The largest school system in Virginia is looking to arrange a contract for the delivery of digital education content, and a South Carolina district is purchasing a student online registration system.
IBM is working with a consortium of organizations that are seeking to create a “learning credential blockchain” for education.
An Arizona school system wants to adopt textbooks for advanced high school math courses, and a California K-12 purchasing cooperative is seeking a student information system.
The Baltimore city schools are planning to buy math and literacy intervention programs, and a New Jersey district is looking for professional development on social-emotional learning, mental health and other issues.
A Missouri district has put out an RFP for an automatic notification system to parents, and a Texas district is buying a dyslexia program for Spanish speaking students.
Districts want vendors to be proactive in the face of disappointing analytics that show teachers and students aren’t engaging with a digital tool.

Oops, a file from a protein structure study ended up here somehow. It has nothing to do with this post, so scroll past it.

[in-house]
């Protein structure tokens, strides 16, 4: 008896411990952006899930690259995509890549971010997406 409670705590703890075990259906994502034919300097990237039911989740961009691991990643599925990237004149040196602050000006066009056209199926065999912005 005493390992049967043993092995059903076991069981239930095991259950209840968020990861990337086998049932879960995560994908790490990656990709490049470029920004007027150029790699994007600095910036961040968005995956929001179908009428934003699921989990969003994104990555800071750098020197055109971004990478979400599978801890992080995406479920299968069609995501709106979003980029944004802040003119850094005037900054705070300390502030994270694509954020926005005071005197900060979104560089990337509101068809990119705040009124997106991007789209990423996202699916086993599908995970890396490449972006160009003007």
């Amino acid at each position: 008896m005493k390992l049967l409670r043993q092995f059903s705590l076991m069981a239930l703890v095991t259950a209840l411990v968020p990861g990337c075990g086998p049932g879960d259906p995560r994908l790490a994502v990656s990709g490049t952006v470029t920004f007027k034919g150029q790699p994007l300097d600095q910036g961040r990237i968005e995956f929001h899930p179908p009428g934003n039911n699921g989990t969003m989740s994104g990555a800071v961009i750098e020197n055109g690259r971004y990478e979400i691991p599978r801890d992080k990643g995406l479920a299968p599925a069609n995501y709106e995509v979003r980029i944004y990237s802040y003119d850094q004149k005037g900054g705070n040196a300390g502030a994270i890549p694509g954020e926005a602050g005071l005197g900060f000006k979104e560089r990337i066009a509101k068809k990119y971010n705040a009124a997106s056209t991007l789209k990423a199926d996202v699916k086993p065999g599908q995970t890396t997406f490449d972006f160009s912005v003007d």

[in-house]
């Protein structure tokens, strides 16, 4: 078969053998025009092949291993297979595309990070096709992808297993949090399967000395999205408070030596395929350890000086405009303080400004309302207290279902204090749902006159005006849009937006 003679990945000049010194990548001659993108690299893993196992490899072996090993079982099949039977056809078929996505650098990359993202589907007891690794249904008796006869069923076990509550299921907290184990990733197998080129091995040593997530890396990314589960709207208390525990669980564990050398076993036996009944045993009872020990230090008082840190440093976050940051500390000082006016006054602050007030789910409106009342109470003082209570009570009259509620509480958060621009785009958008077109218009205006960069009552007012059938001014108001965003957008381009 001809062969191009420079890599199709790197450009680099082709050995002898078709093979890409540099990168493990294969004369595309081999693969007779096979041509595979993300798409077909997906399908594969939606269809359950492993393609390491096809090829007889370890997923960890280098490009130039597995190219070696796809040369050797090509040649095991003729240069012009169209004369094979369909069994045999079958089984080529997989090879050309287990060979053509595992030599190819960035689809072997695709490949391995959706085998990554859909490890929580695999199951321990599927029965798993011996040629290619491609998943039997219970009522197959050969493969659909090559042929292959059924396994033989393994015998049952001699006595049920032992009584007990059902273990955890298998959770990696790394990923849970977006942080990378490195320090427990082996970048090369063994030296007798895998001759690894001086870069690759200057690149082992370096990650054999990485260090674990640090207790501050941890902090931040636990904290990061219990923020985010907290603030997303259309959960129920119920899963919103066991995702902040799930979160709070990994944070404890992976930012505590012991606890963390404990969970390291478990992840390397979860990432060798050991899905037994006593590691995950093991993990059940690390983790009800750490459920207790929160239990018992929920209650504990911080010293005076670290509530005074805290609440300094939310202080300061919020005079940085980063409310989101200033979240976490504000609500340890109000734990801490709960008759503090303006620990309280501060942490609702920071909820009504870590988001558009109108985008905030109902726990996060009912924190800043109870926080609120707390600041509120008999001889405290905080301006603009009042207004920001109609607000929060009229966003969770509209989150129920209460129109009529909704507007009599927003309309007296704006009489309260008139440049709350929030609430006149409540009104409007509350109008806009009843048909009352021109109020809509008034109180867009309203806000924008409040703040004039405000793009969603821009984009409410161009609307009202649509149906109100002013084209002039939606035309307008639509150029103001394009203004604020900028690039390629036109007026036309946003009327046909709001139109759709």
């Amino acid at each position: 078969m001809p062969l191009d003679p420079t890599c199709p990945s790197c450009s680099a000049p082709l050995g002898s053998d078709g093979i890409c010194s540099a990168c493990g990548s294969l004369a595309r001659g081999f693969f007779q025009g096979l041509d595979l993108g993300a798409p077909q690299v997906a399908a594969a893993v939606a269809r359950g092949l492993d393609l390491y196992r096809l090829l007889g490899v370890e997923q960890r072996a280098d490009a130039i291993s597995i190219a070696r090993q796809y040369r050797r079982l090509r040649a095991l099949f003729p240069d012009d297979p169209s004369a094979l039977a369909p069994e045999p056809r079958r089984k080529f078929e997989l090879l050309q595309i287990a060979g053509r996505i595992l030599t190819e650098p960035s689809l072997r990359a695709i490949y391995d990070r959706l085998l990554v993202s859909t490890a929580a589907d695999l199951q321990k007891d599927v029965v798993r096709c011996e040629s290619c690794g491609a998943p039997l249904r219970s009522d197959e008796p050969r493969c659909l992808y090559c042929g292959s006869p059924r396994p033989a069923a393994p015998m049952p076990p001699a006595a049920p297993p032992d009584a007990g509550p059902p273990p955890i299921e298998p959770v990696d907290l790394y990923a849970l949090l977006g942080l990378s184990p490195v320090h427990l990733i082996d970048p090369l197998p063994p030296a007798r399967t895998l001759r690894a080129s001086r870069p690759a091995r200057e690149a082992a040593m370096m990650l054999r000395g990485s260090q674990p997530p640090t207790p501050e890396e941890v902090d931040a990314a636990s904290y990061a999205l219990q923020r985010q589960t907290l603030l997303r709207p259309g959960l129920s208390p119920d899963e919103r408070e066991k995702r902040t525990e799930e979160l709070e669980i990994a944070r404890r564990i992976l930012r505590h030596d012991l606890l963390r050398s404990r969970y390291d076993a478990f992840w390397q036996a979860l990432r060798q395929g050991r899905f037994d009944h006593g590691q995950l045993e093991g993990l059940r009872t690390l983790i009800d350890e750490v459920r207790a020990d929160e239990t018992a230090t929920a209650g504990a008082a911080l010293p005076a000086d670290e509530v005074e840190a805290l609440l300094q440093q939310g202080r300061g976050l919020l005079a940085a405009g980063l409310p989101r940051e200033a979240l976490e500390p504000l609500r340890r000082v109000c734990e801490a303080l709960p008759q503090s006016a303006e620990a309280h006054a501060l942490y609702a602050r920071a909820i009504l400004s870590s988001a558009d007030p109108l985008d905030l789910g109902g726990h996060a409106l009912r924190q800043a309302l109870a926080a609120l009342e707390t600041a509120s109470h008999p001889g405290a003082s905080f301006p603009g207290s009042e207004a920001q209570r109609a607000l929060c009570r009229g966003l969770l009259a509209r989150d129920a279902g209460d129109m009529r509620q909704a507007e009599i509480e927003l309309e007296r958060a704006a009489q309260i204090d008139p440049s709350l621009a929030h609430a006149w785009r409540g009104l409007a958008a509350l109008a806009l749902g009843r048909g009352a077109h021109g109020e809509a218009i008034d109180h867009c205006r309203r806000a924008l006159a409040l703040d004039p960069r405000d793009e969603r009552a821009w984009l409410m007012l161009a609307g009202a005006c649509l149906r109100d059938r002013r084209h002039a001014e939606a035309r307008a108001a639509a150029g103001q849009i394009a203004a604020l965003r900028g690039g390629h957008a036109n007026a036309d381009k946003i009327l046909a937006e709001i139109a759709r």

The Plano, Texas school system is in the market for a student online payment solution; a school district in Missouri wants K-12 planning consultant services; and the Pittsburgh public school district seeks a live-streaming virtual instruction program.
Four out of five ed-tech products and services reviewed by Common Sense Media don’t meet minimum standards to safeguard student data privacy, the organization says.
Catapult Learning will provide PD for special education teachers within the U.S. Department of Defense Education Activity. Edsby is building a data platform for 800,000 students in New Zealand. And social-emotional learning company Aperture Education is partnering with Dovetail Learning.
Three Democratic senators requested information on the data-collection practices of a group of ed-tech companies from across the industry.